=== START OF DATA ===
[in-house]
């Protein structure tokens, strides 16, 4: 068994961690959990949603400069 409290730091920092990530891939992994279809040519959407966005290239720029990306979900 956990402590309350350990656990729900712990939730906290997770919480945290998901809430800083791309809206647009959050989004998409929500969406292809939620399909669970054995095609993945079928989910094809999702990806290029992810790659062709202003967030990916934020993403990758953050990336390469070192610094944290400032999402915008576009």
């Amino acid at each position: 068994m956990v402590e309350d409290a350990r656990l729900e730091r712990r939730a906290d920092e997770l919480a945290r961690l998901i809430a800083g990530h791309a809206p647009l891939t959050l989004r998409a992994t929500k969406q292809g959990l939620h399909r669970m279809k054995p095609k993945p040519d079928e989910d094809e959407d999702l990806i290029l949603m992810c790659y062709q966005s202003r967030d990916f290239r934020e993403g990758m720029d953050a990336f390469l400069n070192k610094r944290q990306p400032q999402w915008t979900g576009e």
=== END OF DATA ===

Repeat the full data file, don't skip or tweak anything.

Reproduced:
[in-house]
């Protein structure tokens, strides 16, 4: 068994961690959990949603400069 409290730091920092990530891939992994279809040519959407966005290239720029990306979900 956990402590309350350990656990729900712990939730906290997770919480945290998901809430800083791309809206647009959050989004998409929500969406292809939620399909669970054995095609993945079928989910094809999702990806290029992810790659062709202003967030990916934020993403990758953050990336390469070192610094944290400032999402915008576009």
């Amino acid at each position: 068994m956990v402590e309350d409290a350990r656990l729900e730091r712990r939730a906290d920092e997770l919480a945290r961690l998901i809430a800083g990530h791309a809206p647009l891939t959050l989004r998409a992994t929500k969406q292809g959990l939620h399909r669970m279809k054995p095609k993945p040519d079928e989910d094809e959407d999702l990806i290029l949603m992810c790659y062709q966005s202003r967030d990916f290239r934020e993403g990758m720029d953050a990336f390469l400069n070192k610094r944290q990306p400032q999402w915008t979900g576009e």